How to avoid office burn-out

Career & Education

How to avoid office burn-out

Carolyn Marie Smith

Sunday, January 05, 2020

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Dear Career Advisor:

My organisation sets high expectations of us. In fact, “Going beyond the call of duty” is an oft-repeated phrase at work. But it appears that in my effort to make a favourable impression, and with my eyes set on a promotion, I have overexerted myself, volunteering for most, if not all projects. I have now found myself frequently dozing off on the job and my doctor has warned me to be careful of burnout. What should I do?

NC

Dear NC

Firstly, please accept my apology for the delayed response.

It is not unusual for employers to expect above the bar performance. Indeed, to be favourably considered for promotion or performance-based incentives you will be expected to have a high level of productivity in respect of direct output, while also participating in projects that help to advance the company's goals of corporate social responsibility.

However, volunteering for every project might not be a smart professional move, as, for one thing, sleeping on the job is unacceptable. Try to find that balance between professional responsibilities and personal care. You should not compromise on either. Do not overexert yourself; know when and how to say 'no'. For example, if you are working on a voluntary assignment, before accepting another, evaluate what will be required to complete the current tasks. Instead of simply saying no, a likely response might be framed this way: “That's a project I would love to participate in had not the XYZ project required an additional 20 hours of after-work time to bring it to completion ahead of the year-end report.”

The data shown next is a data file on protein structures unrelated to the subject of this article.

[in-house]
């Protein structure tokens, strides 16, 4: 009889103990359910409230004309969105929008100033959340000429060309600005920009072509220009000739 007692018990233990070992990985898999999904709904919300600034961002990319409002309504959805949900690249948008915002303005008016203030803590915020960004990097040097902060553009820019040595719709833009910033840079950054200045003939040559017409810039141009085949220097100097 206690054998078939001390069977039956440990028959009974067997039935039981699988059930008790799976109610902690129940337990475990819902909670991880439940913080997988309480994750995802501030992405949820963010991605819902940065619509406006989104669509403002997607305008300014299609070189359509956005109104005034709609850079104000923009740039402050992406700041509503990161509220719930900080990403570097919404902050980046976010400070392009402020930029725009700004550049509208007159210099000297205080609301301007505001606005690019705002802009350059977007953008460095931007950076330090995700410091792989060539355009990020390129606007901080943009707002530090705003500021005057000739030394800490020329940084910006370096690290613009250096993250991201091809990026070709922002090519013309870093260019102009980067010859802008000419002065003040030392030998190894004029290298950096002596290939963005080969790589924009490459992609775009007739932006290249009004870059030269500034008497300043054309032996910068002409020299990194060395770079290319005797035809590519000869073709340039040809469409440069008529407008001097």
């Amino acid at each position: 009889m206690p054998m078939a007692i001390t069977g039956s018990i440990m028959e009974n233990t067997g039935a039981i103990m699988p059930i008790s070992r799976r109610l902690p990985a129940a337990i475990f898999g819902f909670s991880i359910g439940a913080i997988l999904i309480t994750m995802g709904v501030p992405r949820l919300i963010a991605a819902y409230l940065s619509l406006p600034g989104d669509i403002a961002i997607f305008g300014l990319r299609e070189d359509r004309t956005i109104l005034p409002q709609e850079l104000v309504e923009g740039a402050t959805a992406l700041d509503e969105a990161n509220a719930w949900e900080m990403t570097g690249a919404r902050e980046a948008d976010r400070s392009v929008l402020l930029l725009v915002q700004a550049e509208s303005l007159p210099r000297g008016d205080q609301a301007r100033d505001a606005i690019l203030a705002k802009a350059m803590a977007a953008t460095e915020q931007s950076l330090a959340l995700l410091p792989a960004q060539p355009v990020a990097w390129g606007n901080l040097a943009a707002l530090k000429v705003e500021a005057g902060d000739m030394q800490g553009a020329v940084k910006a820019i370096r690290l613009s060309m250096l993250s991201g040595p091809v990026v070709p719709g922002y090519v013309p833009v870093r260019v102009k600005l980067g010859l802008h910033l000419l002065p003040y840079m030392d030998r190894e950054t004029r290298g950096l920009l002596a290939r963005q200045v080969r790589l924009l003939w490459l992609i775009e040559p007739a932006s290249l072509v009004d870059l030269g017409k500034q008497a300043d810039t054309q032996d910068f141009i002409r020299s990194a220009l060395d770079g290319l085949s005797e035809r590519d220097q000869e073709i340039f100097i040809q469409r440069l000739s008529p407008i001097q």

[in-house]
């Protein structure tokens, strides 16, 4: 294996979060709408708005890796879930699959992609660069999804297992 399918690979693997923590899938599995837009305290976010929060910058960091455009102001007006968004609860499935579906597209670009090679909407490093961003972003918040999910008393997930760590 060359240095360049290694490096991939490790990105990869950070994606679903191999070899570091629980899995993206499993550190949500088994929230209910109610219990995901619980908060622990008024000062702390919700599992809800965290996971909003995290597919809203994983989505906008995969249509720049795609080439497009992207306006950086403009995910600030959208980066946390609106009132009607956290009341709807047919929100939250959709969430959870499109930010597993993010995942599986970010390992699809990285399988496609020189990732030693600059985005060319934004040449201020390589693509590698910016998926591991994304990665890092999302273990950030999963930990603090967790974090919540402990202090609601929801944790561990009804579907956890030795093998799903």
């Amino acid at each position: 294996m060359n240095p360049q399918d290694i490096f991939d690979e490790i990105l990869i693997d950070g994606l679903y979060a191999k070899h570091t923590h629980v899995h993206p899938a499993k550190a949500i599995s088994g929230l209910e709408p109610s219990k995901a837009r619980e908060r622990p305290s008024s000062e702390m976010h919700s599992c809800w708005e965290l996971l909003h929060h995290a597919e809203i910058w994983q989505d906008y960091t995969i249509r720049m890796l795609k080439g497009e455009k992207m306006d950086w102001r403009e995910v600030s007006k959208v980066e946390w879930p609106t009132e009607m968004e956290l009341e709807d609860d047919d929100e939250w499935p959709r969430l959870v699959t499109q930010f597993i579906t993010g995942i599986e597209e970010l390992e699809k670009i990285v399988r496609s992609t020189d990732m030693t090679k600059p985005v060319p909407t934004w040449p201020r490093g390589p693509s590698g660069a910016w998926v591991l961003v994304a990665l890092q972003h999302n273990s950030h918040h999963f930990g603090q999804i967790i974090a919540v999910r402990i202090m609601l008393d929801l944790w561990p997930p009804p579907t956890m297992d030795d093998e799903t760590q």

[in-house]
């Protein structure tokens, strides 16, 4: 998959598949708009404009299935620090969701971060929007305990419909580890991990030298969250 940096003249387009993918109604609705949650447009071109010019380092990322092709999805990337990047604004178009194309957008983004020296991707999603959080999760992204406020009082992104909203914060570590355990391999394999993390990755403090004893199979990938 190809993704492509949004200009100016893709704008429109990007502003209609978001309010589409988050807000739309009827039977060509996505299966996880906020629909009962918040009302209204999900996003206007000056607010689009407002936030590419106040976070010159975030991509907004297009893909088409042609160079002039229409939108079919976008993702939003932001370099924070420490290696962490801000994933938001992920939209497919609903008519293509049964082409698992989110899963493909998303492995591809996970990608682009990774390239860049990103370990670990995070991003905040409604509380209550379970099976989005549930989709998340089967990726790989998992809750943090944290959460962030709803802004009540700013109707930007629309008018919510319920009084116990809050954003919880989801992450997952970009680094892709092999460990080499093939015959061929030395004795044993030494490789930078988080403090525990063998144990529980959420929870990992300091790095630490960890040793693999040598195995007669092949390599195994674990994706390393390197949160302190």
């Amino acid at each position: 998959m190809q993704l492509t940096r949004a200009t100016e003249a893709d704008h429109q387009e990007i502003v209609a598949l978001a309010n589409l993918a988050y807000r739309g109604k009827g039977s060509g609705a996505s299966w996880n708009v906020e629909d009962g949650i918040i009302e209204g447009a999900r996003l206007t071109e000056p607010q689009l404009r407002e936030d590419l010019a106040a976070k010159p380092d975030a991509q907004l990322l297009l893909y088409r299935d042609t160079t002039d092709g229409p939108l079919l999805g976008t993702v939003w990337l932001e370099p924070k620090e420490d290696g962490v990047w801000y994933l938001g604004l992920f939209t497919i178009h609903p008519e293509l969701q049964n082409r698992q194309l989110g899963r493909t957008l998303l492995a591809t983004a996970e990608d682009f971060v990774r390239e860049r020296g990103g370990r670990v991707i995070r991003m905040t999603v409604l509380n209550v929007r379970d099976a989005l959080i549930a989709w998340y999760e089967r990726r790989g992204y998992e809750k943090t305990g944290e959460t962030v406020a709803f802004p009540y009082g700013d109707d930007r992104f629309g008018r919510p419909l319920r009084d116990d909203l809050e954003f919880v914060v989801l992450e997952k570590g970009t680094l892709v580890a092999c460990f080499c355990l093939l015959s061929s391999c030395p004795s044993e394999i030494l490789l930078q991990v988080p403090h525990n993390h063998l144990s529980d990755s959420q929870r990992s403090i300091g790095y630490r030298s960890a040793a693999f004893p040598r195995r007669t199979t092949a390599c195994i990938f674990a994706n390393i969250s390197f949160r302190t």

Since it is the beginning of a new calendar year, this is as good a time as any for you to reorganise your priorities and recalibrate. This is going to be of vital importance in order for you to avoid burnout, low productivity, and drowsiness on the job. For maximum benefit, you should also evaluate how you spend your off-duty hours, and consider whether your activities lend themselves to personal relaxation and rejuvenation.

The Career Advisor adapts and recommends that you consider an eight-point self-care wellness regime which includes:

• Good nutrition;

• Regular exercise;

• Liberal intake of water;

• Adequate sleep;

• Moderation in the use of that which is good and avoidance of that which is harmful;

• Inhale clear and pure air;

• Rest and rejuvenation;

• Trust in divine power;

Try adapting these techniques for 2020 and beyond. Among the benefits you will obtain are a clear and alert mind, ability to focus on tasks, improved mood, positive outlook, increased productivity, and improvement in overall health.

Whatever your plans for this new year, do ensure that you take care of yourself and achieve that delicate balance between your work-life and your personal life.

All the best!

Career Advisor

Carolyn Marie Smith is associate vice-president of Student Services at Northern Caribbean University in Manchester, Jamaica. Submit your questions to her at careeradvisor@ncu.edu.jm


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